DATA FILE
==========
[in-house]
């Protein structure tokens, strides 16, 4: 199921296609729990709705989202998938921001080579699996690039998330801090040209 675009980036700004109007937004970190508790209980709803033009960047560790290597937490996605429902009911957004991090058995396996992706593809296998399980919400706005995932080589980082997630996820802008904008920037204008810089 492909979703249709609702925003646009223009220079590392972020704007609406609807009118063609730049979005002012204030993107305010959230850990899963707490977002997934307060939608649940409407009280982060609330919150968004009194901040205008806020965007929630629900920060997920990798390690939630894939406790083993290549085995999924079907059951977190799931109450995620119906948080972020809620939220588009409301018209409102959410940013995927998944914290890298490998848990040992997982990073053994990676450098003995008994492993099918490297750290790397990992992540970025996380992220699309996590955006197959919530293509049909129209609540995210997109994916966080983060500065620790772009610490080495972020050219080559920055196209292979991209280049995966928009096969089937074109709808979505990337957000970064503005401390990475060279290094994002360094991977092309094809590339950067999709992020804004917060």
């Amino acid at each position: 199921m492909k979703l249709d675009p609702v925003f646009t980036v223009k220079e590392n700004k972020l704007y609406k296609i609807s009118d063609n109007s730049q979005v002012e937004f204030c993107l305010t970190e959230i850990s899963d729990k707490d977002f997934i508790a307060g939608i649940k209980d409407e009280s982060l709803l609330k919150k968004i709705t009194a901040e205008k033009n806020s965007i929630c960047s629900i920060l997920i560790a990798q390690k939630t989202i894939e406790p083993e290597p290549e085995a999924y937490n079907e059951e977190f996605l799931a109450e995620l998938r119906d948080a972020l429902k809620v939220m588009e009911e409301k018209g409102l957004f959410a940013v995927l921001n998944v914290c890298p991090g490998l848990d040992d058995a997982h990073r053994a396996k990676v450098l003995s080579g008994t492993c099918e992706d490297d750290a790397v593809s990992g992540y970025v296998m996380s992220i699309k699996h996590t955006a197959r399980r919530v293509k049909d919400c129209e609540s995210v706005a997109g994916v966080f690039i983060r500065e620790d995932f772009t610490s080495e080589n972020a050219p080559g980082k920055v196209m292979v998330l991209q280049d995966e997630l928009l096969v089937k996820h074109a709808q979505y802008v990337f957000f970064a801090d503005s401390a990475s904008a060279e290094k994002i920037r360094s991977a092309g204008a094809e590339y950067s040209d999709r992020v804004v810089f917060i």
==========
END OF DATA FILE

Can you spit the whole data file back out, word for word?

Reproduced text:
[in-house]
């Protein structure tokens, strides 16, 4: 199921296609729990709705989202998938921001080579699996690039998330801090040209 675009980036700004109007937004970190508790209980709803033009960047560790290597937490996605429902009911957004991090058995396996992706593809296998399980919400706005995932080589980082997630996820802008904008920037204008810089 492909979703249709609702925003646009223009220079590392972020704007609406609807009118063609730049979005002012204030993107305010959230850990899963707490977002997934307060939608649940409407009280982060609330919150968004009194901040205008806020965007929630629900920060997920990798390690939630894939406790083993290549085995999924079907059951977190799931109450995620119906948080972020809620939220588009409301018209409102959410940013995927998944914290890298490998848990040992997982990073053994990676450098003995008994492993099918490297750290790397990992992540970025996380992220699309996590955006197959919530293509049909129209609540995210997109994916966080983060500065620790772009610490080495972020050219080559920055196209292979991209280049995966928009096969089937074109709808979505990337957000970064503005401390990475060279290094994002360094991977092309094809590339950067999709992020804004917060």
């Amino acid at each position: 199921m492909k979703l249709d675009p609702v925003f646009t980036v223009k220079e590392n700004k972020l704007y609406k296609i609807s009118d063609n109007s730049q979005v002012e937004f204030c993107l305010t970190e959230i850990s899963d729990k707490d977002f997934i508790a307060g939608i649940k209980d409407e009280s982060l709803l609330k919150k968004i709705t009194a901040e205008k033009n806020s965007i929630c960047s629900i920060l997920i560790a990798q390690k939630t989202i894939e406790p083993e290597p290549e085995a999924y937490n079907e059951e977190f996605l799931a109450e995620l998938r119906d948080a972020l429902k809620v939220m588009e009911e409301k018209g409102l957004f959410a940013v995927l921001n998944v914290c890298p991090g490998l848990d040992d058995a997982h990073r053994a396996k990676v450098l003995s080579g008994t492993c099918e992706d490297d750290a790397v593809s990992g992540y970025v296998m996380s992220i699309k699996h996590t955006a197959r399980r919530v293509k049909d919400c129209e609540s995210v706005a997109g994916v966080f690039i983060r500065e620790d995932f772009t610490s080495e080589n972020a050219p080559g980082k920055v196209m292979v998330l991209q280049d995966e997630l928009l096969v089937k996820h074109a709808q979505y802008v990337f957000f970064a801090d503005s401390a990475s904008a060279e290094k994002i920037r360094s991977a092309g204008a094809e590339y950067s040209d999709r992020v804004v810089f917060i």